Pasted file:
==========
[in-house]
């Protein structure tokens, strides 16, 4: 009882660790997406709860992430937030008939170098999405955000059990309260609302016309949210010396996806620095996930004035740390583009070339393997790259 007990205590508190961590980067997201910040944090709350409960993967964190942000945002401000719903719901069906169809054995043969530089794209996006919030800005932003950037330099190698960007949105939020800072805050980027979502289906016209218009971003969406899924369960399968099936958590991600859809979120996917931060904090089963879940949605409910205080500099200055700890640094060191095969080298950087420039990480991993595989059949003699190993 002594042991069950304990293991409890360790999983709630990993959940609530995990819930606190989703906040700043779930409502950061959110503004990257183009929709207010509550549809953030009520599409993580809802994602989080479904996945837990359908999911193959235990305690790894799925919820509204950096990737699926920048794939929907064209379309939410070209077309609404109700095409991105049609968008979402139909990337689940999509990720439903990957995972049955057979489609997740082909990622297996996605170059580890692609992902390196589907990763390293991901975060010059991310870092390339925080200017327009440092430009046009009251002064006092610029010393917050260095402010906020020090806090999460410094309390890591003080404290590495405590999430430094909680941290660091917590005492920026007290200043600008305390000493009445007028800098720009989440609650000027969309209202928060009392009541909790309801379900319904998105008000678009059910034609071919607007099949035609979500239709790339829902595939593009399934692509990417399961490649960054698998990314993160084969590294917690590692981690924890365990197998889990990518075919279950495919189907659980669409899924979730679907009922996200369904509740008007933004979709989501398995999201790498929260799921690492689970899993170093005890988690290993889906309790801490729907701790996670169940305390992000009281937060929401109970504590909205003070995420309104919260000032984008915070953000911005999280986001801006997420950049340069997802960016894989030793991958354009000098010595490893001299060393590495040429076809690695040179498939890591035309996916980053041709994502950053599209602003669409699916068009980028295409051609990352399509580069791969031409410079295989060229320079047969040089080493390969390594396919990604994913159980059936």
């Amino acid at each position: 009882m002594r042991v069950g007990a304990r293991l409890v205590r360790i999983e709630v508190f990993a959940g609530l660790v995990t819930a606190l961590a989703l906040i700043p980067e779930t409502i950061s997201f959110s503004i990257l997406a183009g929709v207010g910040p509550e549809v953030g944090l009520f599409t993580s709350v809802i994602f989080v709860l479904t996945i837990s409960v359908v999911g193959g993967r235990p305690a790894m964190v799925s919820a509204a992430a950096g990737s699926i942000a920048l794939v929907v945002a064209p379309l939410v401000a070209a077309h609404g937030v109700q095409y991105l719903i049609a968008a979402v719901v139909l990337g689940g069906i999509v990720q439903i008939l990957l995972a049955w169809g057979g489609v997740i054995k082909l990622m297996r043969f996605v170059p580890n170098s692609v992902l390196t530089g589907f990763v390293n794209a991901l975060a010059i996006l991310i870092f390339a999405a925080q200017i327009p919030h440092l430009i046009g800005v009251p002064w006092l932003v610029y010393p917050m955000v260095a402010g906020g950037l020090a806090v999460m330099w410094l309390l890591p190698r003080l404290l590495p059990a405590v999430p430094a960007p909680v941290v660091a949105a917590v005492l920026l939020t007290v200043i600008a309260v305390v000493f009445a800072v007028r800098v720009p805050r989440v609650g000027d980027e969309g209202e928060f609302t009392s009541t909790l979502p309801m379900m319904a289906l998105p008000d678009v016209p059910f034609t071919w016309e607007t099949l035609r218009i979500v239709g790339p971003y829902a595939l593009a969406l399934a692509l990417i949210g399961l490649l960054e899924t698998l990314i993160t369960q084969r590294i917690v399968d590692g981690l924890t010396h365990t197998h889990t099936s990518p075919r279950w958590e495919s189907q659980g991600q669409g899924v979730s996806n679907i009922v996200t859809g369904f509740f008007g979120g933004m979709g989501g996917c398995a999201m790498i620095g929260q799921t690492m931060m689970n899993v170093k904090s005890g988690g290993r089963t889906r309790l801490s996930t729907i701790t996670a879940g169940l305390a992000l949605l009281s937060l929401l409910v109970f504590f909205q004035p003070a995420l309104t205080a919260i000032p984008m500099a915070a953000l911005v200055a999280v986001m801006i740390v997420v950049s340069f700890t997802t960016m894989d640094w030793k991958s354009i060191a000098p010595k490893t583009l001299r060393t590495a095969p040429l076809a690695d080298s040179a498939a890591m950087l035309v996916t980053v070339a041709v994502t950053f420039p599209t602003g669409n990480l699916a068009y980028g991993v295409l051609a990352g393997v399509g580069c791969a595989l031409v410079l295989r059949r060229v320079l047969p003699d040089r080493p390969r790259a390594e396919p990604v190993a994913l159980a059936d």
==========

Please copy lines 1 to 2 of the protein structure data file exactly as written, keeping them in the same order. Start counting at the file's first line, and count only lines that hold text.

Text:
[in-house]
């Protein structure tokens, strides 16, 4: 009882660790997406709860992430937030008939170098999405955000059990309260609302016309949210010396996806620095996930004035740390583009070339393997790259 007990205590508190961590980067997201910040944090709350409960993967964190942000945002401000719903719901069906169809054995043969530089794209996006919030800005932003950037330099190698960007949105939020800072805050980027979502289906016209218009971003969406899924369960399968099936958590991600859809979120996917931060904090089963879940949605409910205080500099200055700890640094060191095969080298950087420039990480991993595989059949003699190993 002594042991069950304990293991409890360790999983709630990993959940609530995990819930606190989703906040700043779930409502950061959110503004990257183009929709207010509550549809953030009520599409993580809802994602989080479904996945837990359908999911193959235990305690790894799925919820509204950096990737699926920048794939929907064209379309939410070209077309609404109700095409991105049609968008979402139909990337689940999509990720439903990957995972049955057979489609997740082909990622297996996605170059580890692609992902390196589907990763390293991901975060010059991310870092390339925080200017327009440092430009046009009251002064006092610029010393917050260095402010906020020090806090999460410094309390890591003080404290590495405590999430430094909680941290660091917590005492920026007290200043600008305390000493009445007028800098720009989440609650000027969309209202928060009392009541909790309801379900319904998105008000678009059910034609071919607007099949035609979500239709790339829902595939593009399934692509990417399961490649960054698998990314993160084969590294917690590692981690924890365990197998889990990518075919279950495919189907659980669409899924979730679907009922996200369904509740008007933004979709989501398995999201790498929260799921690492689970899993170093005890988690290993889906309790801490729907701790996670169940305390992000009281937060929401109970504590909205003070995420309104919260000032984008915070953000911005999280986001801006997420950049340069997802960016894989030793991958354009000098010595490893001299060393590495040429076809690695040179498939890591035309996916980053041709994502950053599209602003669409699916068009980028295409051609990352399509580069791969031409410079295989060229320079047969040089080493390969390594396919990604994913159980059936």